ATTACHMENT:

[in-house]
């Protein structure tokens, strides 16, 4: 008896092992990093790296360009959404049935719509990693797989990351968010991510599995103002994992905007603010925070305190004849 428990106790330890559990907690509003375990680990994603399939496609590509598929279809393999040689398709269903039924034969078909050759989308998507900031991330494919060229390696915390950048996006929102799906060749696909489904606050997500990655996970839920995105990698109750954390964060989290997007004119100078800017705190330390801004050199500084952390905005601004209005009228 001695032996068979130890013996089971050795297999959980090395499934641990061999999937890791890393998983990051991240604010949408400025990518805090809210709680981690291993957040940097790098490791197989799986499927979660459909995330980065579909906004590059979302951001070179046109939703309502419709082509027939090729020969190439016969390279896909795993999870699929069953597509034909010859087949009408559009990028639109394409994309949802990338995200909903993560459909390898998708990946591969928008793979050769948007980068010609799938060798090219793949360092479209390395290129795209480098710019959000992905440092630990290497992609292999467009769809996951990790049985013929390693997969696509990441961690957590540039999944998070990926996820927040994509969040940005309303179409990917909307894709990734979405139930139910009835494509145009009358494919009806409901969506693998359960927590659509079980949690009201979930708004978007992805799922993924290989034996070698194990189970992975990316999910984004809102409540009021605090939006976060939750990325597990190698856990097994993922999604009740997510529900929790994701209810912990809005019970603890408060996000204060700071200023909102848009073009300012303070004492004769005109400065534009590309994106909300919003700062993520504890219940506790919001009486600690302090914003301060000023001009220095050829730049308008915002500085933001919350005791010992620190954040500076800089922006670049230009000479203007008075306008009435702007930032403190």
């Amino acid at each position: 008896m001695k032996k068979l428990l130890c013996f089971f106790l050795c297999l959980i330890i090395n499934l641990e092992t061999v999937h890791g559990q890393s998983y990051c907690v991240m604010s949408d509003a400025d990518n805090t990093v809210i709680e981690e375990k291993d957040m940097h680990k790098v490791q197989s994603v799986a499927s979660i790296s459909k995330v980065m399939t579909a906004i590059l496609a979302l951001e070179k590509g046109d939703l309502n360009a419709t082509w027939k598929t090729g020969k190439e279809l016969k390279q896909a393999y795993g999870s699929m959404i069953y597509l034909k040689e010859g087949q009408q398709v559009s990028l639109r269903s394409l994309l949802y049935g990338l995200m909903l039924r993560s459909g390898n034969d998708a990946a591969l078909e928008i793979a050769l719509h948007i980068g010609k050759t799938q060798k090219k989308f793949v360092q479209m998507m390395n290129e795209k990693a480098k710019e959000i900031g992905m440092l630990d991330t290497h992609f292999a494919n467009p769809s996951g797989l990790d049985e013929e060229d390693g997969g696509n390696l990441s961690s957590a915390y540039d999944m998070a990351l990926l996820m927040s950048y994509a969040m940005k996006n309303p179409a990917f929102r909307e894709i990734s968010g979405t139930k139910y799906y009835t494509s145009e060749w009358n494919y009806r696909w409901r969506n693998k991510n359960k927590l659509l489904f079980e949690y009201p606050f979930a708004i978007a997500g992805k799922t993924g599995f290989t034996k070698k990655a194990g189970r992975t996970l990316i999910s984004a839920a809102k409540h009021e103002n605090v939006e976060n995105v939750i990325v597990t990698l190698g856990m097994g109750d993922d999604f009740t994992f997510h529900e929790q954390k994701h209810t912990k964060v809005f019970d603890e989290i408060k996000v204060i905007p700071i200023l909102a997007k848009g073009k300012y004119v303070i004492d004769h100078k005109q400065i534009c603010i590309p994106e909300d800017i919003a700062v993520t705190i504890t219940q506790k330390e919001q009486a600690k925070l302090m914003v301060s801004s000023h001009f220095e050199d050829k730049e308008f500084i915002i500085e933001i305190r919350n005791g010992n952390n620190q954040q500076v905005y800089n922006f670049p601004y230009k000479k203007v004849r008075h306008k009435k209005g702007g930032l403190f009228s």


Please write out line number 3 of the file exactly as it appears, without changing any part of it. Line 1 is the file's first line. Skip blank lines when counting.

């Amino acid at each position: 008896m001695k032996k068979l428990l130890c013996f089971f106790l050795c297999l959980i330890i090395n499934l641990e092992t061999v999937h890791g559990q890393s998983y990051c907690v991240m604010s949408d509003a400025d990518n805090t990093v809210i709680e981690e375990k291993d957040m940097h680990k790098v490791q197989s994603v799986a499927s979660i790296s459909k995330v980065m399939t579909a906004i590059l496609a979302l951001e070179k590509g046109d939703l309502n360009a419709t082509w027939k598929t090729g020969k190439e279809l016969k390279q896909a393999y795993g999870s699929m959404i069953y597509l034909k040689e010859g087949q009408q398709v559009s990028l639109r269903s394409l994309l949802y049935g990338l995200m909903l039924r993560s459909g390898n034969d998708a990946a591969l078909e928008i793979a050769l719509h948007i980068g010609k050759t799938q060798k090219k989308f793949v360092q479209m998507m390395n290129e795209k990693a480098k710019e959000i900031g992905m440092l630990d991330t290497h992609f292999a494919n467009p769809s996951g797989l990790d049985e013929e060229d390693g997969g696509n390696l990441s961690s957590a915390y540039d999944m998070a990351l990926l996820m927040s950048y994509a969040m940005k996006n309303p179409a990917f929102r909307e894709i990734s968010g979405t139930k139910y799906y009835t494509s145009e060749w009358n494919y009806r696909w409901r969506n693998k991510n359960k927590l659509l489904f079980e949690y009201p606050f979930a708004i978007a997500g992805k799922t993924g599995f290989t034996k070698k990655a194990g189970r992975t996970l990316i999910s984004a839920a809102k409540h009021e103002n605090v939006e976060n995105v939750i990325v597990t990698l190698g856990m097994g109750d993922d999604f009740t994992f997510h529900e929790q954390k994701h209810t912990k964060v809005f019970d603890e989290i408060k996000v204060i905007p700071i200023l909102a997007k848009g073009k300012y004119v303070i004492d004769h100078k005109q400065i534009c603010i590309p994106e909300d800017i919003a700062v993520t705190i504890t219940q506790k330390e919001q009486a600690k925070l302090m914003v301060s801004s000023h001009f220095e050199d050829k730049e308008f500084i915002i500085e933001i305190r919350n005791g010992n952390n620190q954040q500076v905005y800089n922006f670049p601004y230009k000479k203007v004849r008075h306008k009435k209005g702007g930032l403190f009228s």